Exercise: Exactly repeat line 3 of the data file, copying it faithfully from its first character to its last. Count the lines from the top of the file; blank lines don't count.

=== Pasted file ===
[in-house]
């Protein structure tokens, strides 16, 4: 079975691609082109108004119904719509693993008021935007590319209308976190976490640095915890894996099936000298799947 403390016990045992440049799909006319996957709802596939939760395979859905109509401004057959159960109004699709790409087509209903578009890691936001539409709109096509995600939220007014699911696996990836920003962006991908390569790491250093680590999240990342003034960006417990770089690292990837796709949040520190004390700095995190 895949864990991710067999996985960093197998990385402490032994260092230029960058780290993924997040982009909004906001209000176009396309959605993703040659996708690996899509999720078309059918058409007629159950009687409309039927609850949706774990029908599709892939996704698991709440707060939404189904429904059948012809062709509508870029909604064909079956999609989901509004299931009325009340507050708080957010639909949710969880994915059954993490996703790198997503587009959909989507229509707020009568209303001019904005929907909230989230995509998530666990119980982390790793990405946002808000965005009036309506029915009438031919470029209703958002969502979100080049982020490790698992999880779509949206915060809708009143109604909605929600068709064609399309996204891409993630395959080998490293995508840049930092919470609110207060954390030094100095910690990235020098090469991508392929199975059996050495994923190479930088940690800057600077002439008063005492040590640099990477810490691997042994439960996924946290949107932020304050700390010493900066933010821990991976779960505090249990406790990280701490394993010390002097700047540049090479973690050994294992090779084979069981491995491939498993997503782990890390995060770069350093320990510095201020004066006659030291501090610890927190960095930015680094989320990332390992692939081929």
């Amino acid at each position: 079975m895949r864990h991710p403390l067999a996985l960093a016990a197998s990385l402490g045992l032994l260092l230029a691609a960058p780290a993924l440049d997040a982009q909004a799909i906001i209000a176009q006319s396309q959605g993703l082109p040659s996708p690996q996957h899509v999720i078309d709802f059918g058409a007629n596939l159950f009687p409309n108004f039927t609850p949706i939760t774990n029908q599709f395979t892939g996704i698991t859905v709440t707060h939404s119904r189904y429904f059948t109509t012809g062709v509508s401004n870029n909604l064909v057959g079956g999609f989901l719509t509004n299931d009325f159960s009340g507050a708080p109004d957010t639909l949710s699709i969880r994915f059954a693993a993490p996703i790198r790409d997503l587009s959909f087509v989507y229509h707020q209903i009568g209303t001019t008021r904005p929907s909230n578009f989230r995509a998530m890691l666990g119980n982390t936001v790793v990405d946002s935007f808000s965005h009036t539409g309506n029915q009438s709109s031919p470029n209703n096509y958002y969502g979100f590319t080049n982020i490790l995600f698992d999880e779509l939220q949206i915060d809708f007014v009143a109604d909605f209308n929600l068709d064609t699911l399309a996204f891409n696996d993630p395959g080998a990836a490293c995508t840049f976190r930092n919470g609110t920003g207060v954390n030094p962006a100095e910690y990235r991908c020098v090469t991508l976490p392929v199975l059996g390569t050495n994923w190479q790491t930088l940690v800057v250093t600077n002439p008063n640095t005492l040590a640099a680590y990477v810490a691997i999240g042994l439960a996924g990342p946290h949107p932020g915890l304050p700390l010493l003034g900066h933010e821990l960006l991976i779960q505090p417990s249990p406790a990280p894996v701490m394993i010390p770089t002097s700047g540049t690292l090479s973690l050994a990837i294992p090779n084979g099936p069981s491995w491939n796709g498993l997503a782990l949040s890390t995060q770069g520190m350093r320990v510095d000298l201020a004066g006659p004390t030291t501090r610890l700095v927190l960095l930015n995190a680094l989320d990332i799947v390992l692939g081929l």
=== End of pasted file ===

């Amino acid at each position: 079975m895949r864990h991710p403390l067999a996985l960093a016990a197998s990385l402490g045992l032994l260092l230029a691609a960058p780290a993924l440049d997040a982009q909004a799909i906001i209000a176009q006319s396309q959605g993703l082109p040659s996708p690996q996957h899509v999720i078309d709802f059918g058409a007629n596939l159950f009687p409309n108004f039927t609850p949706i939760t774990n029908q599709f395979t892939g996704i698991t859905v709440t707060h939404s119904r189904y429904f059948t109509t012809g062709v509508s401004n870029n909604l064909v057959g079956g999609f989901l719509t509004n299931d009325f159960s009340g507050a708080p109004d957010t639909l949710s699709i969880r994915f059954a693993a993490p996703i790198r790409d997503l587009s959909f087509v989507y229509h707020q209903i009568g209303t001019t008021r904005p929907s909230n578009f989230r995509a998530m890691l666990g119980n982390t936001v790793v990405d946002s935007f808000s965005h009036t539409g309506n029915q009438s709109s031919p470029n209703n096509y958002y969502g979100f590319t080049n982020i490790l995600f698992d999880e779509l939220q949206i915060d809708f007014v009143a109604d909605f209308n929600l068709d064609t699911l399309a996204f891409n696996d993630p395959g080998a990836a490293c995508t840049f976190r930092n919470g609110t920003g207060v954390n030094p962006a100095e910690y990235r991908c020098v090469t991508l976490p392929v199975l059996g390569t050495n994923w190479q790491t930088l940690v800057v250093t600077n002439p008063n640095t005492l040590a640099a680590y990477v810490a691997i999240g042994l439960a996924g990342p946290h949107p932020g915890l304050p700390l010493l003034g900066h933010e821990l960006l991976i779960q505090p417990s249990p406790a990280p894996v701490m394993i010390p770089t002097s700047g540049t690292l090479s973690l050994a990837i294992p090779n084979g099936p069981s491995w491939n796709g498993l997503a782990l949040s890390t995060q770069g520190m350093r320990v510095d000298l201020a004066g006659p004390t030291t501090r610890l700095v927190l960095l930015n995190a680094l989320d990332i799947v390992l692939g081929l």